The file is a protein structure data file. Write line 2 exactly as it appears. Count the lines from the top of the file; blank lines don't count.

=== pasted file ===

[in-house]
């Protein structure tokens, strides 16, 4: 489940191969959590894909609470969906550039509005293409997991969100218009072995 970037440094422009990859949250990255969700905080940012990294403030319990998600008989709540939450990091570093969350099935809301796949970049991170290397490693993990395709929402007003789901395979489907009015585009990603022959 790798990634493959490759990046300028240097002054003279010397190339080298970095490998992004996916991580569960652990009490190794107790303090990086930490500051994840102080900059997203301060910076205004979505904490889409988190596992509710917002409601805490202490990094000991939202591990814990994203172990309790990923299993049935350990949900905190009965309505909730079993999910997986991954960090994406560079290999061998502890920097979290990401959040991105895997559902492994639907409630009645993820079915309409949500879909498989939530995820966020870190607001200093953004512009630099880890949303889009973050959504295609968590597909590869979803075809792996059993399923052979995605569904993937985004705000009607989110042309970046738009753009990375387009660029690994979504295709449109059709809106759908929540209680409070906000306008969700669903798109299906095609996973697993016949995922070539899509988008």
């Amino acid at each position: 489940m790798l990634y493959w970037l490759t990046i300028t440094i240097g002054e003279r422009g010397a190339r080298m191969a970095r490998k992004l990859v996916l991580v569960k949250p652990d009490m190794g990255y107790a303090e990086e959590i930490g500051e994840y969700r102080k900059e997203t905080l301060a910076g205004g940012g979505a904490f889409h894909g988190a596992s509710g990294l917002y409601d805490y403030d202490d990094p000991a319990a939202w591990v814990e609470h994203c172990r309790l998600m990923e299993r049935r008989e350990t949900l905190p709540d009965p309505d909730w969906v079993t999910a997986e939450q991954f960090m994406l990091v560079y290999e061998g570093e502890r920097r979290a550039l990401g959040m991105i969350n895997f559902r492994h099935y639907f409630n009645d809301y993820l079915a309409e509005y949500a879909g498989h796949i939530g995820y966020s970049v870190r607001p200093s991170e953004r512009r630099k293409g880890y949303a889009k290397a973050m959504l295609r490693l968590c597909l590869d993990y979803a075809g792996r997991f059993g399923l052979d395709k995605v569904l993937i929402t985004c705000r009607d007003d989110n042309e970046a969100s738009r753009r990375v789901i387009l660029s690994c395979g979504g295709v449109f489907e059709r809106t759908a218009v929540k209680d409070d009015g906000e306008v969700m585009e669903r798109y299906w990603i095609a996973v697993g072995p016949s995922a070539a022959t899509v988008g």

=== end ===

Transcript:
């Protein structure tokens, strides 16, 4: 489940191969959590894909609470969906550039509005293409997991969100218009072995 970037440094422009990859949250990255969700905080940012990294403030319990998600008989709540939450990091570093969350099935809301796949970049991170290397490693993990395709929402007003789901395979489907009015585009990603022959 790798990634493959490759990046300028240097002054003279010397190339080298970095490998992004996916991580569960652990009490190794107790303090990086930490500051994840102080900059997203301060910076205004979505904490889409988190596992509710917002409601805490202490990094000991939202591990814990994203172990309790990923299993049935350990949900905190009965309505909730079993999910997986991954960090994406560079290999061998502890920097979290990401959040991105895997559902492994639907409630009645993820079915309409949500879909498989939530995820966020870190607001200093953004512009630099880890949303889009973050959504295609968590597909590869979803075809792996059993399923052979995605569904993937985004705000009607989110042309970046738009753009990375387009660029690994979504295709449109059709809106759908929540209680409070906000306008969700669903798109299906095609996973697993016949995922070539899509988008």